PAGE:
Kennedy case: Public voting records already destroyed

IMG_0409WHETHER somebody voted at certain address in a general election is a matter of accessible public record – obviously not how they voted, just whether they they used their vote or not. Political parties use this information all the time to target future mail drops. So, the Tories complaining about violinist Nigel Kennedy’s Guardian interview comment that he allowed a friend to use his wife’s voting card to vote for Glenda Jackson asked Camden’s electoral office to see the Hampstead and Kilburn paperwork yesterday.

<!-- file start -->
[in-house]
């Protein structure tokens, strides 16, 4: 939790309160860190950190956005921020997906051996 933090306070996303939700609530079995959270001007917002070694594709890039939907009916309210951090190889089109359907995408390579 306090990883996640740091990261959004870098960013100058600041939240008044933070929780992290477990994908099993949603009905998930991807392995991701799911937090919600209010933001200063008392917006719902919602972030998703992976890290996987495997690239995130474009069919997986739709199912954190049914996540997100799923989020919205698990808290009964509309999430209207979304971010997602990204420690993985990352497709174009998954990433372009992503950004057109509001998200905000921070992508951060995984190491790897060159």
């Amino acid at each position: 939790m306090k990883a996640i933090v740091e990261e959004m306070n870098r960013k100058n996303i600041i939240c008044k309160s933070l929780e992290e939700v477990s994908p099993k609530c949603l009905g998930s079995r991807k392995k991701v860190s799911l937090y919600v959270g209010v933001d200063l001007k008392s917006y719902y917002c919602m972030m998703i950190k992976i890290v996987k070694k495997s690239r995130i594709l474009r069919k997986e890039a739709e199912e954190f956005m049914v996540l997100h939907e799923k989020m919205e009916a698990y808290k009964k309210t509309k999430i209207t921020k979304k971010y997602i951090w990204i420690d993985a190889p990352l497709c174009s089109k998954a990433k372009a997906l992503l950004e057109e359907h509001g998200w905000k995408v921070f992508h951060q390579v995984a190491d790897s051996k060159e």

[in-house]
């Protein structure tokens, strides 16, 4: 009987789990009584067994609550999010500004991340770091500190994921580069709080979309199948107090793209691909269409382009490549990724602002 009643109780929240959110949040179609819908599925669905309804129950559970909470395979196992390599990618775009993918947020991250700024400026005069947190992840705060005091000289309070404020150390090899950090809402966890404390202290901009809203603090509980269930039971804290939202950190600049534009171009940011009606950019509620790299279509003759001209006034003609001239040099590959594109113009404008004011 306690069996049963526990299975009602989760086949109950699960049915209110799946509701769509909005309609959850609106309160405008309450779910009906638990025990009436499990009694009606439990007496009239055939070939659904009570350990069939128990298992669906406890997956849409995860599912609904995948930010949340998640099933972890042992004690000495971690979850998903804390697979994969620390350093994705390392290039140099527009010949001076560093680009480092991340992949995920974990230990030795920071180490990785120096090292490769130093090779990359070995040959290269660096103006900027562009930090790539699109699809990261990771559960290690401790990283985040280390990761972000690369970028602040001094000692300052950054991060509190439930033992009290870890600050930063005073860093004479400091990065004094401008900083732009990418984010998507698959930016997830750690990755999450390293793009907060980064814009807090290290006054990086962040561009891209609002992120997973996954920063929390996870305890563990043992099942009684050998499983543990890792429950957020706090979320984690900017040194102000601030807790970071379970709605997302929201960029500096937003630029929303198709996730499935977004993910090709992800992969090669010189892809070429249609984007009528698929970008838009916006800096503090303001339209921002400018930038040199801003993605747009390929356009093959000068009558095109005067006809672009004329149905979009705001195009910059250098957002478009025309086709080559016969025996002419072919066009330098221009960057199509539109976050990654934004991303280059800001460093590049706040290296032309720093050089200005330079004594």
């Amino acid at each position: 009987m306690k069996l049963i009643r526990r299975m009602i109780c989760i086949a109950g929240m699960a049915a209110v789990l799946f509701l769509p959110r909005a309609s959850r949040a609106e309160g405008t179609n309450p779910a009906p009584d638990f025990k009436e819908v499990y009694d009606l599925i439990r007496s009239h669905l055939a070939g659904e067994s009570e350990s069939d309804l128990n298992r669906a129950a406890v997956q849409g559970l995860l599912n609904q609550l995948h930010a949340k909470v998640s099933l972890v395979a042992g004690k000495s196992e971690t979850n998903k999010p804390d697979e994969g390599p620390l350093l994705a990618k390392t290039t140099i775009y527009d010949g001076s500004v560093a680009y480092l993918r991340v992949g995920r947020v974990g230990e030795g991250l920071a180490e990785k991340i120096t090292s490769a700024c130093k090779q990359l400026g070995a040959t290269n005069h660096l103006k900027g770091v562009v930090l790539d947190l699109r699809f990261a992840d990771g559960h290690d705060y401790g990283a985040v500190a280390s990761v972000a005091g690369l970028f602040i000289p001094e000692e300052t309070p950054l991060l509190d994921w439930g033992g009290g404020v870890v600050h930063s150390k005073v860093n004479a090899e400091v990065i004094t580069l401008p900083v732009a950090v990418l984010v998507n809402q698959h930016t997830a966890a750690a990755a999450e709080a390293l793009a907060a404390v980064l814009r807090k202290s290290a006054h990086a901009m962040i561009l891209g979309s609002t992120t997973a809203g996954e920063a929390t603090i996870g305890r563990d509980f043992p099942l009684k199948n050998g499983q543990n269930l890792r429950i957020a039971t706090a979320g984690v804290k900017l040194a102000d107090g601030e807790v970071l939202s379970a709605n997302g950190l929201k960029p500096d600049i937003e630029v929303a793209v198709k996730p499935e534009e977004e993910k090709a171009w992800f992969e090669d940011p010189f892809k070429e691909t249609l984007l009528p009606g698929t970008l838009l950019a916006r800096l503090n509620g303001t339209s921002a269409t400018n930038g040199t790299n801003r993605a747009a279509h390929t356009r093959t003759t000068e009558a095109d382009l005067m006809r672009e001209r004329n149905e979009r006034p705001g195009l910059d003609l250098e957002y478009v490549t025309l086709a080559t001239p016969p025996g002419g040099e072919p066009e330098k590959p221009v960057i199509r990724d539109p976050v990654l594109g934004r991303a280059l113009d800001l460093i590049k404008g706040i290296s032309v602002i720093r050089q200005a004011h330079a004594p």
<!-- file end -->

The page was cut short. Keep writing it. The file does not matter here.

No can do, the reply came back, the information has been destroyed.

This isn’t a case of the Town Hall bungling and shredding data they should have been protecting at all costs. The opposite. They were required to bin it. Camden confirmed today: “The council is required under the Local Elections (Parishes and Communities)(England and Wales) Rules 2006 to retain all documents relating to an election for one year, unless otherwise directed by an order of a county, Crown Court, a magistrates’ court or an election court, after which they must be completely destroyed. Therefore in accordance with that legislation we have destroyed the information.”

 

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